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All dictionaries, American and British, have used /ks/ for the transcription of 'cc' in the word ' buccinator'. However, l have noticed that some medical instructors use /ks/, others use /k/ and a few of them use /s/. My question is: is it correct to use /k/ and /s/. By the way, the medical instructors are native American and British.

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    People can pronounce words however they wish. If a certain medical folks wish to pronounce a word differently from the hoi polloi, that's there choice. Whether they have any linguistic or other leg to stand on is a different story. It came from Latin. Latin was pronounced differently over the ages. There is no authority except the people in "determining" how something "should be" pronounced. – green_ideas Apr 7 '17 at 11:20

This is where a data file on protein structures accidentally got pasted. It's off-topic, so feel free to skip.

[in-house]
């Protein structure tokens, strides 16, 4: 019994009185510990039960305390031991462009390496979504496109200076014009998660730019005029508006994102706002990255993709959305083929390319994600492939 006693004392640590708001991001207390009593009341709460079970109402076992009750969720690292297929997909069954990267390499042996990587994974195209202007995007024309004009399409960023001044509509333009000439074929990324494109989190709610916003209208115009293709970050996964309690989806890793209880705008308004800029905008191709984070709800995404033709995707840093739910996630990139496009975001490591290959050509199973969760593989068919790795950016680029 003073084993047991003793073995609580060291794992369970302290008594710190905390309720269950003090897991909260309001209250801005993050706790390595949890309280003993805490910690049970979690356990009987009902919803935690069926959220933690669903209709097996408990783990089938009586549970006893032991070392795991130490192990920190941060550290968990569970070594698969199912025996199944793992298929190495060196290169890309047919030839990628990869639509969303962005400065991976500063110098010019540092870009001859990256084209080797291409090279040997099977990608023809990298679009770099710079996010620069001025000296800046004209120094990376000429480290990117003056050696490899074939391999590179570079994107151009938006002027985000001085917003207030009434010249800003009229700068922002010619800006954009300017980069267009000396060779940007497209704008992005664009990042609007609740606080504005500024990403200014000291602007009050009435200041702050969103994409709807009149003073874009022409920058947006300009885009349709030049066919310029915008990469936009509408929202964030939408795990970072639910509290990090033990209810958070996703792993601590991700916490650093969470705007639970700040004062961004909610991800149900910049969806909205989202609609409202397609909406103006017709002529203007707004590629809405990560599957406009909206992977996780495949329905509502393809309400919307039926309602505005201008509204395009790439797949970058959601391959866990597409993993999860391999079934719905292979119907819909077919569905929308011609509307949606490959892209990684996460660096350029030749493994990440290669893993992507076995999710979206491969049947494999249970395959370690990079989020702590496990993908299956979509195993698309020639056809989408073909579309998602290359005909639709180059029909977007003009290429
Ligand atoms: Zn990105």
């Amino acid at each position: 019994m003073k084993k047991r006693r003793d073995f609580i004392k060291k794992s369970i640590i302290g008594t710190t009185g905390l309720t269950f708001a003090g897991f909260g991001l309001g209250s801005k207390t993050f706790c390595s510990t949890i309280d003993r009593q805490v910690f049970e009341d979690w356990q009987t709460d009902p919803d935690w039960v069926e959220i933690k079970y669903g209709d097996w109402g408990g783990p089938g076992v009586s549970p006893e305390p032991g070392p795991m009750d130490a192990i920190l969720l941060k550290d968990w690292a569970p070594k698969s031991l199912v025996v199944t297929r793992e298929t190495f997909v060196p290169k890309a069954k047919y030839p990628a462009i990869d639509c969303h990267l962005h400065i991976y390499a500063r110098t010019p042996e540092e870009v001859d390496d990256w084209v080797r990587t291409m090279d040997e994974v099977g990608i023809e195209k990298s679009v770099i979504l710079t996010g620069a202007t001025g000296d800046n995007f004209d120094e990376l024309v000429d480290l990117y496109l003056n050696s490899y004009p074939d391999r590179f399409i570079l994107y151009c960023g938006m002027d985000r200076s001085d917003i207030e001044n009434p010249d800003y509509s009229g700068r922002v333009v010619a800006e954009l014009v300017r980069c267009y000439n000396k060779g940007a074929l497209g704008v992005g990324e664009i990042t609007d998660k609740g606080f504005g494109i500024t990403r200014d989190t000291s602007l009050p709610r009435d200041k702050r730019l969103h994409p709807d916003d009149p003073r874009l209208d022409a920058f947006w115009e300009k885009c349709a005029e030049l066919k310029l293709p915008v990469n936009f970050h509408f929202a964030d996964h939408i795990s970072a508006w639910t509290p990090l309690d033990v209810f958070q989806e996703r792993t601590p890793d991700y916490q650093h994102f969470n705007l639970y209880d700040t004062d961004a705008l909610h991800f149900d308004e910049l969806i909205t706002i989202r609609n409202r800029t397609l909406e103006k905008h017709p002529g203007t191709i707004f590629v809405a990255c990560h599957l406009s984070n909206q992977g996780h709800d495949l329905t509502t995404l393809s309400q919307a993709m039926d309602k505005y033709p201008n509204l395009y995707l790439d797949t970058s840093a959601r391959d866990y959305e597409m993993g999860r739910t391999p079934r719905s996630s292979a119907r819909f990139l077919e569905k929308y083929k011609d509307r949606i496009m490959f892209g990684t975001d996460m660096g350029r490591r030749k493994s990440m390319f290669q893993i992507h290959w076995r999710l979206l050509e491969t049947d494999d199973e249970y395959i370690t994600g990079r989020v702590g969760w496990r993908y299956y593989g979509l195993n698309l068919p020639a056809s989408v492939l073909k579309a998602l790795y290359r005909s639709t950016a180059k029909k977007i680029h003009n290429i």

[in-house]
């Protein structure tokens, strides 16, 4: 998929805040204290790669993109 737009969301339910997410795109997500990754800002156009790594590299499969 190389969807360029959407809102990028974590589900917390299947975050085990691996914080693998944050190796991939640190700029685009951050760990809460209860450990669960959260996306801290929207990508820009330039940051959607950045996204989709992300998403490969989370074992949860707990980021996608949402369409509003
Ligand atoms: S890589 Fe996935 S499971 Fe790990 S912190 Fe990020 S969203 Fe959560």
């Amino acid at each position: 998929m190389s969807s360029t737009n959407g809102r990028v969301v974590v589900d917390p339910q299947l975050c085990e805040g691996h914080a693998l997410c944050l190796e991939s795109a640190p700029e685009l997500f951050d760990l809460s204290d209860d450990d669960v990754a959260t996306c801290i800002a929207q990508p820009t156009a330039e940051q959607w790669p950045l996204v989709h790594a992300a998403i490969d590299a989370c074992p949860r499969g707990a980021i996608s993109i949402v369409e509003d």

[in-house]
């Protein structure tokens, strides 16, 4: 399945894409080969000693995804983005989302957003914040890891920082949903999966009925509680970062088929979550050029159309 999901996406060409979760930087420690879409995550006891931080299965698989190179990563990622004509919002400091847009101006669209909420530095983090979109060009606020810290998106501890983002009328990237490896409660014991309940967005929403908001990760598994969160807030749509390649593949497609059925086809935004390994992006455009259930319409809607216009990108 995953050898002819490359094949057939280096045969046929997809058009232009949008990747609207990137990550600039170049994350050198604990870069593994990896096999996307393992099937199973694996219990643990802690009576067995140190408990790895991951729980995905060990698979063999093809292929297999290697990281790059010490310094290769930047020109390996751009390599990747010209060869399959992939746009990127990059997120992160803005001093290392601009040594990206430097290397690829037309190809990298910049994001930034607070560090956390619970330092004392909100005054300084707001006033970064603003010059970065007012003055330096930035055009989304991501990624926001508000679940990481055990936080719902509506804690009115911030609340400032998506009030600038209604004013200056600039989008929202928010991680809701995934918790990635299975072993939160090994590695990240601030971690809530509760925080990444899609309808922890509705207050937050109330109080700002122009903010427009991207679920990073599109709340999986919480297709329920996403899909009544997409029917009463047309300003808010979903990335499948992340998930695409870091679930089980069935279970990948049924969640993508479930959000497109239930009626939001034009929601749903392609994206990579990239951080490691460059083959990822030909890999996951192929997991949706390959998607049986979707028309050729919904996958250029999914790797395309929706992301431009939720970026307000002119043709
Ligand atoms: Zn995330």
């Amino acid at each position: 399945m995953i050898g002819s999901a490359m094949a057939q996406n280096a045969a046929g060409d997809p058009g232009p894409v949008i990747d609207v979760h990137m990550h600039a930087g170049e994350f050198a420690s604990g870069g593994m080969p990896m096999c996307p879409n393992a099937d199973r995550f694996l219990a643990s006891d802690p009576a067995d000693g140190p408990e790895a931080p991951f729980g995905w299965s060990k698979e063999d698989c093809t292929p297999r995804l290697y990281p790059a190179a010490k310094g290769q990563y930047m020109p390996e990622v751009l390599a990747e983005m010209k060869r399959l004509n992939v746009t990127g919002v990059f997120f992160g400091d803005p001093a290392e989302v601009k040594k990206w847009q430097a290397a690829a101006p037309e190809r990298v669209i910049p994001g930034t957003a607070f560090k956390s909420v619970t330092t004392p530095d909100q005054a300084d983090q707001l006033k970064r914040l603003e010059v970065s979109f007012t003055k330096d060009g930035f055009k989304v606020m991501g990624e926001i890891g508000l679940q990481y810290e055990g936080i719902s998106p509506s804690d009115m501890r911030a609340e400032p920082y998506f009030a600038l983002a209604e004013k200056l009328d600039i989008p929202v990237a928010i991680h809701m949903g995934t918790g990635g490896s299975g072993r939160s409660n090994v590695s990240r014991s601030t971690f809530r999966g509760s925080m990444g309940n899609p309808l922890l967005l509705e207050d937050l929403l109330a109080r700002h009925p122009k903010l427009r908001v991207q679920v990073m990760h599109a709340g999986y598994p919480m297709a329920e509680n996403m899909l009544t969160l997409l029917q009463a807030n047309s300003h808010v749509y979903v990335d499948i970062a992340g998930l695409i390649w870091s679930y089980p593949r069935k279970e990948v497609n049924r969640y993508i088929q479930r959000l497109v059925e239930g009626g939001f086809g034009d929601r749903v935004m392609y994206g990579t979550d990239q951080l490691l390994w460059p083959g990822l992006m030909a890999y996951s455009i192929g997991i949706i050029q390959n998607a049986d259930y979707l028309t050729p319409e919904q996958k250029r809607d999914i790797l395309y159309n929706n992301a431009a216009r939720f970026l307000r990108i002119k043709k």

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As others have mentioned, different people pronounce words different ways. "Correct" is a matter of opinion. I like consistency, so I pronounce "flaccid" with /ks/ and "foci" with /s/, because these pronunciations seem most consistent to me with the pronunciations of other words, such as "success" and "acid." But many people pronounce "flaccid" with /s/, and many people pronounce "foci" with /k/.

Because medical or anatomical terms are often read before they are heard, many of them have odd pronunciation variants, like "me-DOO-la" for "medulla".

If you hear a certain pronunciation from your medical instructor, it indicates that probably nothing terrible will happen to you if you use that pronunciation. Probably, nothing terrible will happen to you if you use the dictionary pronunciation either.

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